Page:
Many traders in the national capital, Accra, and beyond have since the death of President John Evans Atta Mills halted their traditional trades to join in the sale of the late president’s funeral paraphernalia to grieving citizens nation-wide.
Business was also booming for hospitality service providers, particularly food vendors, as thousands of people from across the country, the continent and the world at large converged on Accra to bid farewell to the late president.
Taxi operators, commercial bus drivers, textile manufacturers, printing and publishing companies and petty traders among others all took advantage of the nation’s heartache to make some money in creative ways, but some unconscionably.
In the run up to the December 2008 general elections, the late President Mills, then a candidate, assured the electorate of his desire to put money in their pockets so as to empower them economically.
Little did he know that such a campaign pledge will be fulfilled not only in his lifetime, but also in his death.
Following President Mills’ demise, traders who took to the sale of his funeral and party paraphernalia had enough to fill their pockets.
Forty-six year-old Madam Felicia Naa Kwaaley Owoo, a trader at the Rawlings Park in Accra, told the GRAPHIC BUSINESS on August 9, that she had been making about GH˘2,000 a day from the sale of President Mills’ funeral and party paraphernalia to the general public.
Her wares included red and black ribbons, T-shirts and hats with the late president’s portraits; the approved funeral cloths, key rings and car stickers among others.
“Business is good. I get a lot of money selling these things,” she said gleefully.
By midday on August 9, Madam Owoo, who temporarily abandoned her cosmetics business to sell the late president’s funeral and party paraphernalia, had raked in GH˘1,200 from her new venture.
And to prove to the GRAPHIC BUSINESS that she indeed made that amount that day, Madam Owoo, clad in a black and red dress, carefully zipped open her money bag, which contained different denominations of Ghana Cedi notes.
“People buy the things a lot and that brings us money,” she said while protesting an assertion that she was profiting unduly from the nation’s sorrow.
“I loved him. I was sad when I heard of his death. But I had to celebrate him since I could not bring him back to life. So I decided to sell these things for people to have the opportunity to use them in mourning the president,” Madam Owoo explained.
Twenty-three year-old Maame Ekua, also abandoned her sachet water trade to sell red and black pieces of cloth on the Odorko-Kaneshie Highway.
Although she will not disclose how much she earned from her new trade, she said “since the president’s death, I have been making a lot of money selling these things.”
She was happy her wares were moving fast except that “I did not want him (Prof Mills) dead.”
“It’s true that some poeple said he did not put money in their pockets. But now, all those selling his funeral things will get a lot of money in their pockets,” she said smiling.
At the Kotoka International Airport in Accra, Air Traffic Controllers had a hectic time directing air traffic as an unprecedented number of private jets and commercial airplanes carrying dignitaries from all over the world trooped in to join in the solemn farewell to the late President Mills.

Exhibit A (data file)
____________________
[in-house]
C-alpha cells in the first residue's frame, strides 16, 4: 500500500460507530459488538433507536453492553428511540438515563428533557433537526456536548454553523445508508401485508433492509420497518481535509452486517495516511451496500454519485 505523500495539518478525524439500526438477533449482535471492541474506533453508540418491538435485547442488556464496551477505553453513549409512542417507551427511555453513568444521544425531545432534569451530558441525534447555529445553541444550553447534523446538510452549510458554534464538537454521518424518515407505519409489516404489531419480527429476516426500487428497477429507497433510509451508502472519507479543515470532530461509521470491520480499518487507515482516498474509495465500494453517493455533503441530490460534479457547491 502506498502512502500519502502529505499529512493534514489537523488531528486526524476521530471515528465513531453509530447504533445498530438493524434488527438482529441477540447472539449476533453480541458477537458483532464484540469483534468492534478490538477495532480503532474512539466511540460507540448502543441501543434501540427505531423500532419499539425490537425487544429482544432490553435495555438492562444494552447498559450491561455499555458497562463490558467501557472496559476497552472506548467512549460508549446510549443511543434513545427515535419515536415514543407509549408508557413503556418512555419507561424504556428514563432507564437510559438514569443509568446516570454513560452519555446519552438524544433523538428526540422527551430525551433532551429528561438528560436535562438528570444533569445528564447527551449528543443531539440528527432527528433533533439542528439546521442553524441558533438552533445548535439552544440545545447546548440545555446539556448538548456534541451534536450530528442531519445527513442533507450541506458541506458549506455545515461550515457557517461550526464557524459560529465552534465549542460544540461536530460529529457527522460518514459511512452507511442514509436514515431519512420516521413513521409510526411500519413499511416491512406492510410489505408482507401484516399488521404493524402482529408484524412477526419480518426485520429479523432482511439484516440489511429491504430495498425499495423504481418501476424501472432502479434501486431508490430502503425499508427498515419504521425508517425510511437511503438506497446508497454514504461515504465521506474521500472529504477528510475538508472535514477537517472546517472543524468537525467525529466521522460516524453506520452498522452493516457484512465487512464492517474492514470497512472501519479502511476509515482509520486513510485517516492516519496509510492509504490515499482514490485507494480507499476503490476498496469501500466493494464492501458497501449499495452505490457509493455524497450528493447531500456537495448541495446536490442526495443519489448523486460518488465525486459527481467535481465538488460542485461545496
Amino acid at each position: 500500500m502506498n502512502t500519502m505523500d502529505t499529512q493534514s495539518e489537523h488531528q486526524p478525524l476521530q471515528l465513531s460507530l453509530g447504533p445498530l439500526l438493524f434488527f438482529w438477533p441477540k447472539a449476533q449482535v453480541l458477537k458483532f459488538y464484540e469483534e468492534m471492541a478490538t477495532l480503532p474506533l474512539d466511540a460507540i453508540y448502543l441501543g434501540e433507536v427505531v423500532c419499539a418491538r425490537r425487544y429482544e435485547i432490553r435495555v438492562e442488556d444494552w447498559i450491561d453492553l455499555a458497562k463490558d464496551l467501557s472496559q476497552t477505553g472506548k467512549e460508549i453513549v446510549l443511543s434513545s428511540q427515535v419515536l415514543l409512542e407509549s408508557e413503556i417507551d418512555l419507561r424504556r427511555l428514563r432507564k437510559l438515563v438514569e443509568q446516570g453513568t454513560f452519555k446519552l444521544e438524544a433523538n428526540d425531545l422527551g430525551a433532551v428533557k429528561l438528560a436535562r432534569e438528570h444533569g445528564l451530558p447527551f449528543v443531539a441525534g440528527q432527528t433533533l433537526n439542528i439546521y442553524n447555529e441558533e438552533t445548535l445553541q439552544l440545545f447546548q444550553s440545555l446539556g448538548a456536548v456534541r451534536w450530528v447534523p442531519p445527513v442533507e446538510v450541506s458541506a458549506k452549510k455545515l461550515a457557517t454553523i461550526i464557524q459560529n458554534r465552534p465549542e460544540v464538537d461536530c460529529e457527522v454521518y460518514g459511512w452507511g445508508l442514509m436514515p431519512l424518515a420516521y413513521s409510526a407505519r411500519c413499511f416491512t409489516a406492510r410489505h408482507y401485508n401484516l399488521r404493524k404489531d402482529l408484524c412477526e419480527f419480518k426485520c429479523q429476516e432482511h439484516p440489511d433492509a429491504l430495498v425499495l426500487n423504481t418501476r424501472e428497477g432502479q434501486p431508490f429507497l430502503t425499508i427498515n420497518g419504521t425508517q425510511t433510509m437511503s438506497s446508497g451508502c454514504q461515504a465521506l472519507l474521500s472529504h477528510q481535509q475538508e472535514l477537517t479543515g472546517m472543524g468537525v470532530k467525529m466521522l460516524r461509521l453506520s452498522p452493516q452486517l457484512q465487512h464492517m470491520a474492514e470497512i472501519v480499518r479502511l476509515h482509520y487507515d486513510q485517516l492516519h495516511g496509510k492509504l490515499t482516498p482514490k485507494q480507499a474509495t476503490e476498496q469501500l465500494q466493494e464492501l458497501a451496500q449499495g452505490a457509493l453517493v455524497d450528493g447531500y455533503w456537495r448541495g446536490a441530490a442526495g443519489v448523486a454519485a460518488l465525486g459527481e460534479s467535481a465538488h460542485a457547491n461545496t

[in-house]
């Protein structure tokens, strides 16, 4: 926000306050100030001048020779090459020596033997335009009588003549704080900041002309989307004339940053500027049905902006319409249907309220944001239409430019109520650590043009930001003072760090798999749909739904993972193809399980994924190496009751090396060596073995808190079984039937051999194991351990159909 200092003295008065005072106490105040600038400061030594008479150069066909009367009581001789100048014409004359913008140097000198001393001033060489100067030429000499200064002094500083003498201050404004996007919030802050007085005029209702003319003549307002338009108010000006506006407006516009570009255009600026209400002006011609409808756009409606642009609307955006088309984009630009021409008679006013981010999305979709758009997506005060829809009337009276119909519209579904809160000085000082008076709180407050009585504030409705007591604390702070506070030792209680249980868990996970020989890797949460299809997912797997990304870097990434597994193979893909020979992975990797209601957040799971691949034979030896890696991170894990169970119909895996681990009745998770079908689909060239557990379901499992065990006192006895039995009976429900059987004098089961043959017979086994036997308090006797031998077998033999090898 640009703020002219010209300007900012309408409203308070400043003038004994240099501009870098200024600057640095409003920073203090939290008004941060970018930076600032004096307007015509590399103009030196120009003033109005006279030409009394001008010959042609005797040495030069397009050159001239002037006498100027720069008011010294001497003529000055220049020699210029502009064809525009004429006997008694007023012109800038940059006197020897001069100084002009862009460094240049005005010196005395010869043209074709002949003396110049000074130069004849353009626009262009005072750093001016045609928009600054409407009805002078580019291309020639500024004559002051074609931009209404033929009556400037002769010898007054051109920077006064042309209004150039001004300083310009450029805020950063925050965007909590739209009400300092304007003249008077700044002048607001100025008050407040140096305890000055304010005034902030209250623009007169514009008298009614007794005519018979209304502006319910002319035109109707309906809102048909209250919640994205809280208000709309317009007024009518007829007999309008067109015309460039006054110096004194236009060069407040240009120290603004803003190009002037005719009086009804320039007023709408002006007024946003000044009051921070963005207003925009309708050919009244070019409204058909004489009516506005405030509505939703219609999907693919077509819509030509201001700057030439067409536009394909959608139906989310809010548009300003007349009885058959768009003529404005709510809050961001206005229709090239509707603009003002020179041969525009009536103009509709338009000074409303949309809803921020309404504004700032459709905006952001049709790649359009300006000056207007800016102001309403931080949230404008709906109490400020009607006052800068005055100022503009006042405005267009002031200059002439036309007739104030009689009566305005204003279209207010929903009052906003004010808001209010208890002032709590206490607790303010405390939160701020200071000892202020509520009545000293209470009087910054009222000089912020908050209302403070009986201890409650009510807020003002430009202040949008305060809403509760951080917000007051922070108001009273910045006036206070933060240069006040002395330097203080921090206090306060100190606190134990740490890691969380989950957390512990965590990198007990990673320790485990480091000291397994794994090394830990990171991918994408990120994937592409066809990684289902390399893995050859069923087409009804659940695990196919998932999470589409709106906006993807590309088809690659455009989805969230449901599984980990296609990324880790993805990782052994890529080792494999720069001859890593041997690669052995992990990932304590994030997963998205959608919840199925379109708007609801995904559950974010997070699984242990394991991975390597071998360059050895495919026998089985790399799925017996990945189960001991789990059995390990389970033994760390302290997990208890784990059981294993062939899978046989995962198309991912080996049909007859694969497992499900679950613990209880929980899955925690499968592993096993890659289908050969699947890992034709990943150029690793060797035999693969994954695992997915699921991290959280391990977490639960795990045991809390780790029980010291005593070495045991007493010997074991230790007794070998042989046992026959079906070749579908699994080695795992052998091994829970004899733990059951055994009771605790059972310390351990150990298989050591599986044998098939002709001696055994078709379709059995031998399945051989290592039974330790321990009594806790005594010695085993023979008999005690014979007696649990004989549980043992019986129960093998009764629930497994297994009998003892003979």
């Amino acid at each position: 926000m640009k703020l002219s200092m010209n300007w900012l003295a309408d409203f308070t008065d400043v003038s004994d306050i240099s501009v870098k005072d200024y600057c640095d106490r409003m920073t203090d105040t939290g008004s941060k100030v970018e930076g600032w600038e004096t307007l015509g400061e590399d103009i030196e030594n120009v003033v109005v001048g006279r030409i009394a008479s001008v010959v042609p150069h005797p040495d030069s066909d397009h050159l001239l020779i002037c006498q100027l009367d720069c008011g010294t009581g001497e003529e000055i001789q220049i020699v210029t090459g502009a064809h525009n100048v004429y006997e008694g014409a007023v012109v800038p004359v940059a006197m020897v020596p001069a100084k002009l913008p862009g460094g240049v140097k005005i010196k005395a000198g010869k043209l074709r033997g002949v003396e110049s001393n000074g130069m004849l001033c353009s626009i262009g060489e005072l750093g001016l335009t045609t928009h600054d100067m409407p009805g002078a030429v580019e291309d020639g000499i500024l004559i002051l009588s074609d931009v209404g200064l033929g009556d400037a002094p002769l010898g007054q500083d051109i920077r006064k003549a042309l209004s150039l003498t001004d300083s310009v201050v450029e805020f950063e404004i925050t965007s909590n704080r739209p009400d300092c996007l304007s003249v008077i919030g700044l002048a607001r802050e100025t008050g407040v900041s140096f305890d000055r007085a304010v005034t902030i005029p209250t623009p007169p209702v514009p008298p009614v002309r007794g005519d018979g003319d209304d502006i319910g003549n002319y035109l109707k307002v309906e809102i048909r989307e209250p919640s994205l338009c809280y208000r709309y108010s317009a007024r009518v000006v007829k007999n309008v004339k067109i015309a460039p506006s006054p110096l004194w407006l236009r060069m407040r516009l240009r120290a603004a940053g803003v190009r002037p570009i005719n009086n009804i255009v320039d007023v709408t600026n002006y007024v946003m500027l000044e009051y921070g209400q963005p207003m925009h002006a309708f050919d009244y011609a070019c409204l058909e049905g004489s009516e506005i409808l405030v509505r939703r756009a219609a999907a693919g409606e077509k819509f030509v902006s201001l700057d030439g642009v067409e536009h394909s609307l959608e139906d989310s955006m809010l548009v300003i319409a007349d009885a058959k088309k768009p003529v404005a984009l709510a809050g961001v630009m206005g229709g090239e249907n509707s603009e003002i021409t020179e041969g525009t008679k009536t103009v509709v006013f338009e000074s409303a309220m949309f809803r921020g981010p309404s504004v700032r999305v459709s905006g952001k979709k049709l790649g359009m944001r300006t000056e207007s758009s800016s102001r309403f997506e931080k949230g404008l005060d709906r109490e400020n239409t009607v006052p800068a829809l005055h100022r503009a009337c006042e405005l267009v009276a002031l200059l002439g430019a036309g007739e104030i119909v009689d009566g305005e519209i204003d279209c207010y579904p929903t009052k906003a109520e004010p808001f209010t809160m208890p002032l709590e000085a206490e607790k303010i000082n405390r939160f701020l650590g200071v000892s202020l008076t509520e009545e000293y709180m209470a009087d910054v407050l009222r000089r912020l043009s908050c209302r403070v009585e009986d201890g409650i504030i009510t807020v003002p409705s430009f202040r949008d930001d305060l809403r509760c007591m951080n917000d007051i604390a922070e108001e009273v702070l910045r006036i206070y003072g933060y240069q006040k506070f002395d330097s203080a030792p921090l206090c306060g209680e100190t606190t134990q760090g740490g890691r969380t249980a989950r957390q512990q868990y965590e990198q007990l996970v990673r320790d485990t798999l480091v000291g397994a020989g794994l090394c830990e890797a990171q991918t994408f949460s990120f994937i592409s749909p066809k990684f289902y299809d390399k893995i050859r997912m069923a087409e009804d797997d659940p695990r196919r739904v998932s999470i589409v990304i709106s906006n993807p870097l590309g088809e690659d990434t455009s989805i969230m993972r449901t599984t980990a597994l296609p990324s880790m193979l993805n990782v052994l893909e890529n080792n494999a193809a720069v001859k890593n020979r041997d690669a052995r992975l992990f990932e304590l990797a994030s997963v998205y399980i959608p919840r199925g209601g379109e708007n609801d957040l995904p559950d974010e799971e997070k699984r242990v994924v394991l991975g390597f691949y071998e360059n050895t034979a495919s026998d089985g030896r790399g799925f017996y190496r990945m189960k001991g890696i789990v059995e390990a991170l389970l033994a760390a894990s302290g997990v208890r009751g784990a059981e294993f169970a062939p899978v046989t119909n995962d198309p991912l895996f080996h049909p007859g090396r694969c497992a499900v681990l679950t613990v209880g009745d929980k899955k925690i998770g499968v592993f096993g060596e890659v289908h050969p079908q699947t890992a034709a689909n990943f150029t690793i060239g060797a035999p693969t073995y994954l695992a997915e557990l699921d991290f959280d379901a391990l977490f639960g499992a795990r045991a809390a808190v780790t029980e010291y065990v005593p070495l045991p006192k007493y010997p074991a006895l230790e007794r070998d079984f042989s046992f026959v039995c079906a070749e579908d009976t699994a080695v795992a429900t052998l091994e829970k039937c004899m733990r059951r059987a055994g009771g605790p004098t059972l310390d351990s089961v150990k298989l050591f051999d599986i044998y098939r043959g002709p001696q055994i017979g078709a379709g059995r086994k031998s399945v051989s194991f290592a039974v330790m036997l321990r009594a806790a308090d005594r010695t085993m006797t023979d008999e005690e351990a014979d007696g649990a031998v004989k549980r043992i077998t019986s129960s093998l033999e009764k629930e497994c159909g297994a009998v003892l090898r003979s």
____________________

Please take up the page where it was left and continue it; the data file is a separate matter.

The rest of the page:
Although most of the commercial carriers were still doing their normal schedules, flights that were flying below capacity suddenly went full capacity as a result of the sea of people trooping in and out of Accra, the capital.
A source at the Ghana Civil Aviation Authority (GCAA), the regulator of the country’s aviation industry, admitted in an interview that airport authorities were overwhelmed with the number of flights coming in at the time.
“The airport was very full and busy. There was less space for parking because a lot of planes were coming in at the same time. It was stressful but we tried our best,” the source said while pleading anonymity.
Some commercial carriers, both local and international, told the GRAPHIC BUSINESS that they were still counting their gains, however, unfortunate the source of those monies might have been.
The hospitality sector, which earns its revenues from visitors, also made some gains from the late president’s funeral as guests from across the country, as occupancy rates went beyond expectation.
Checks at Alisa, Golden Tulip, Labadi Beach, La Palm Royal, Movenpick Ambassador among other high profile hotels in Accra showed that most of them were fully booked with some even referring guests to lower-star hotels in the capital.
As a result of the traders’ ingenuity in the midst of sorrow, Accra had for once, became a sea of red and black with dots of the national flag and National Democratic Congress Party (NDC) colours, as the entire country united in grief to bid farewell to His Excellency Prof John Evans Atta Mills.
The central business district of Accra, Kaneshie, Kwame Nkrumah Circle among others were flooded with red and black dresses as head porters, sachet water, cosmetic and foodstuff sellers, as well as students rushed in to do business.
At the State House, where Professor Mills was laid in state for three days, photographers were present to instantly print photographs for people who wished to memorise their presence at President Mills’s funeral through photographs.
“His death has put money in our pockets even though it is a sad way of making money,” Madam Laura Nartey, a trader at the Mankola Number Two market in Accra said.
“It is sad but we have to do business,” she said, adding that the decision to sell the funeral paraphernalia “is my way of mourning President Mills.”
“He is a good man. Even in his death, he is still blessing us with money,” she said
Source: Daily Graphic
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